Breaking the LGBT Debate Rut

I remember the 1990s well–ATMs were a novelty, all the cool kids had neon-colored pagers, and Friday nights were spent playing an X-Files drinking game.* 1992, the year I graduated college, was an election year, and there were all kinds of debates within and about the queer community, some of which made the mainstream news–also known as “the evening news.” Which was watched on television, not on the Internet.

1993 March on Washington for gay rightsThese debates included:

  • Whether bisexuals should be included in the umbrella of “queer”
  • Whether we should try to reclaim the term, “queer”
  • Whether gays should be able to marry
  • Whether queer civil rights should be about liberation or assimilation
  • How best to advocate for more/better access to health care (mostly in light of the AIDS crisis)
  • Whether lesbians should date bisexuals, and what that would mean about their lesbianism
  • Whether gay men occupied too much of the priority list at the top of LGB civil rights
  • Whether butch/femme or androgyny should be the preferred goal for lesbians

Twenty-one years later, we haven’t moved far from these debates, if at all.  To some degree, questions about gender identity have supplanted the fear regarding bisexual people, but folks like Dan Savage are still out and proud about denigrating people who express an attraction to men and women. (Thanks for holding down the fort of 1993, Dan.) In the last week new vitriol has exploded on the screens of The Guardian** and Twitter over a writer getting called out for using trans women as a joke in an article. A rising star college football player invents a dead girlfriend, and the press openly wonders if he’s a closeted gay man. Riki Wilkins writes a piece in The Advocate asking, “Where are all the butches?” (Answer: They like to stay out of the spotlight, and they always have.)

Why are we still in this place of infighting and self-doubt? Where are the nuanced discussions of barriers to health care for LGBT people? Where is the analysis of taking lessons learned during the AIDS epidemic for setting contemporary policy around LGBT civil rights? Why, in the midst of the “gun violence” debate are none of the talking heads on TV mentioning the use of guns in suicide, which disproportionately affects LGBT people?

Let me be fair–some people are having some of these discussions. They haven’t, however, captured the nation’s attention. The issues on the stage are same sex marriage and a couple of autumns ago, gay youth suicide, which came with some severe limitations in scope than the real problem presents (i.e., it’s not just white gay men at increased risk and incidence). The Williams Institute and the Task Force conducted a joint study on transgender discrimination, which got zero press in the mainstream media, except for one statistic, also about suicide, which revealed that fully 41 percent of survey respondents admitted attempting suicide at some point.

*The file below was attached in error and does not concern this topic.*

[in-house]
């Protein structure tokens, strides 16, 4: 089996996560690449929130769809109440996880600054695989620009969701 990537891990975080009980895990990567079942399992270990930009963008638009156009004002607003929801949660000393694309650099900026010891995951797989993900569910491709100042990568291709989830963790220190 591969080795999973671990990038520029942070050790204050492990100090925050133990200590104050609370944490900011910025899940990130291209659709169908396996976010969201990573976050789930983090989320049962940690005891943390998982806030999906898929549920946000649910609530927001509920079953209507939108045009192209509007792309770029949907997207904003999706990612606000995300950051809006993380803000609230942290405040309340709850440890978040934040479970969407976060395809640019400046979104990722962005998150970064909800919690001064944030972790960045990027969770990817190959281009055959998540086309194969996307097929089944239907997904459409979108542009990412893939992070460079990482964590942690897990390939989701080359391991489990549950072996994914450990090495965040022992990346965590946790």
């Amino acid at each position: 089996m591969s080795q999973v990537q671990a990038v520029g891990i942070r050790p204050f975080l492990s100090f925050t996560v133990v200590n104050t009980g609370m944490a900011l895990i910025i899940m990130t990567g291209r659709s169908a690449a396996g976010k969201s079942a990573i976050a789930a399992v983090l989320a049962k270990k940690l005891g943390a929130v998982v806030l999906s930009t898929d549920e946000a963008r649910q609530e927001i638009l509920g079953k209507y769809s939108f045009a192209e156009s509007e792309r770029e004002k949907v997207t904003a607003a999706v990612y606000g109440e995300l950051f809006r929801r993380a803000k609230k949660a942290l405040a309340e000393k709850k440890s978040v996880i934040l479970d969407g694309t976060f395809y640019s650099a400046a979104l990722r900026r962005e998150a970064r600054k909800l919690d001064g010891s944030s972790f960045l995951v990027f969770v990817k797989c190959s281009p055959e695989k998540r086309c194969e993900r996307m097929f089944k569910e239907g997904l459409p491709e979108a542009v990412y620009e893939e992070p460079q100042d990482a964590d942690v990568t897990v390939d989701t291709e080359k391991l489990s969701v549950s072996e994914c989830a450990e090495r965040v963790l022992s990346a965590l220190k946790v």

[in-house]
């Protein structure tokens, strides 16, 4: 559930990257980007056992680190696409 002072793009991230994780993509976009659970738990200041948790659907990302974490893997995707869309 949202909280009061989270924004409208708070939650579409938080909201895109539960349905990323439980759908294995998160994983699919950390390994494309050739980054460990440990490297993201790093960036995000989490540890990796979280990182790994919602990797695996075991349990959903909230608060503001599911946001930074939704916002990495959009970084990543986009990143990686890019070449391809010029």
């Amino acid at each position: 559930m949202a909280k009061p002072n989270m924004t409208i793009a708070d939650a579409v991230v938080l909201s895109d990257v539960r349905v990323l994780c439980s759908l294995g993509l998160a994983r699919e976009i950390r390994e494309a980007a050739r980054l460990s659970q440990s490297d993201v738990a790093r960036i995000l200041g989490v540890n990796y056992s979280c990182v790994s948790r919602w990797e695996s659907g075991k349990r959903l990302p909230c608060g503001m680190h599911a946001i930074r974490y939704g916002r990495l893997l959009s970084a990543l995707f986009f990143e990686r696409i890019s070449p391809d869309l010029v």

I’m not naive, I swear. I know that the media err toward sensationalism–how else to explain the river of articles about Lance Armstrong and Casey Anthony–but we also live in a community that isn’t pushing many issues. We don’t support our leaders well as much as we call them out. Even so, public “approval” of LGBT people is at an all-time high, possibly because so many of us are living more openly than before. Tammy Baldwin, the first out loud and proud sexual minority member of the US Senate, is something of a bellwether. But having one Senator out of a hundred with a shared lived experience does not push us into new territory. We are still more likely to be abused when incarcerated, more likely to abuse drugs and alcohol, live in physically abusive relationships, struggle with housing, drop out of high school, attempt or commit suicide, and receive substandard medical care. These aren’t simple issues, and they aren’t abstractions–they’re about millions of individuals in the richest country on the planet who struggle to survive and be happy because some other people think they have the right to consider us less than fully human, or deserving of discrimination.

That same sensationalist media gives us long diatribes with every epithet against trans women that a small-minded person can conjure. It presents the general public with articles about what gay marriage means to the nation, about whether “conversion therapy” works or not, when all of the evidence says it is quackery. We agree to watch and hold the same wrong-minded debates as if they are meritorious in any way, even though spending time conversing over debunked logic takes energy away from other fronts. Why are there no out and visible NFL players? Because the NFL is a discriminatory monopoly that doesn’t care about the mental or physical well being of its players, that’s why. Perhaps we’ve been going about this queer liberation thing all the wrong way.

Instead of pushing for people to come out and hoping that changes the opinions of our adversaries, why don’t we push for material improvements to our lives and full equal rights, expecting that attitudes will have to adjust to the new norm? But even if you disagree with me on that point, consider starting new conversations, in person and online, than the same tired nonsense we’ve been stuck in for two decades.

*The unofficial drinking game had us taking 1 swallow for whenever Mulder or Scully drew their weapons, whenever Scully answered a question with another question, whenever we saw filtered light shining through a window, whenever Scully said, “I’m a scientist,” and whenever the Cigarette Smoking Man made an appearance. There were other, higher prompts, but maybe those deserve their own post.

**And then removed by their editors.

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Categories: LGBT Civil Rights, ponderings, Pop Culture, Uncategorized


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